Technology does not always get better.

Daniel Miessler is upset with Gizmodo for pooh-poohing the idea of smart homes. Tech journalists, Miessler says, do not understand the Internet Of Things:

This type of journalism seriously annoys me. It’s the equivalent of looking at an R&D lab at CalTech in 1973 and saying, “Wow, computers are stupid.”

It’s quite sad to see a tech magazine throwing red meat to luddites.

In human-time, the Internet of Things started roughly 37 seconds ago. This isn’t the beginning; it’s the start of the launch of the beginning. Everything we’re seeing is basically pre-alpha, and thus has all the problems associated with being first.

For one thing, it is 2018 and computers are still stupid.

More importantly, the current state of the IoT and the so-called “smart home” is pretty wretched, and Gizmodo is not wrong to wave its readers off from it. Multiple platforms, competing standards, rampant security vulnerabilities, and the broader question of whether anyone really needs an internet-accessible, programmable interface for the lights in the upstairs hallway—all of these issues pose serious questions as to whether we ought to be welcoming this stuff into our homes.

Miessler’s argument is that of course all of these problems will get better. They are the problems that face any new technology and they will get worked out.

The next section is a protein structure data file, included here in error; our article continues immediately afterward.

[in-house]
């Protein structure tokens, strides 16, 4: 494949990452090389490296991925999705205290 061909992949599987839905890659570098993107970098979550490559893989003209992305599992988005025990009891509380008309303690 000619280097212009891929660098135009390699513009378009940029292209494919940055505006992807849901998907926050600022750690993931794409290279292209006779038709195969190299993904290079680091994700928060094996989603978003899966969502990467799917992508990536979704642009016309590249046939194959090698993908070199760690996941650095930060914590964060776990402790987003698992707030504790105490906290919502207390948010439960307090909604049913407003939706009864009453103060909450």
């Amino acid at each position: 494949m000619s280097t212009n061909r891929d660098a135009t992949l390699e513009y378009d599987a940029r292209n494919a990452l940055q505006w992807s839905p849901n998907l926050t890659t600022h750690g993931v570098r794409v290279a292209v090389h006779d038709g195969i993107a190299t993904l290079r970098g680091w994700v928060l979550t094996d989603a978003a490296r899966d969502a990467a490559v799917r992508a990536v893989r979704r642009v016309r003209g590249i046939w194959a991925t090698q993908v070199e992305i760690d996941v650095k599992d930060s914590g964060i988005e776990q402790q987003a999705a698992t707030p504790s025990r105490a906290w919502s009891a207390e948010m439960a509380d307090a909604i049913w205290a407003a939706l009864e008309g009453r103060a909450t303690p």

My question in response is on what grounds can we make that claim. Individual pieces of technology will get smaller and faster, and they will become capable of doing more. However, none of those changes necessarily equate to “better.”

Moreover, if the Internet Of Thing follows the pattern of the last thirty years, the path to “better” is that one or two major platforms comes to dominate, and instead of separate companies supplying your thermostat, your lightbulbs and powerstrips, your voice assistant/speaker, your router, and your baby monitor, they’re all controlled by one monolithic entity. Given what we have learned over the course of the last few years about companies like Facebooks, Google, Amazon, and Apple and their general disregard for the public good, people warning about the foolishness opening our homes even further are hardly Luddites.

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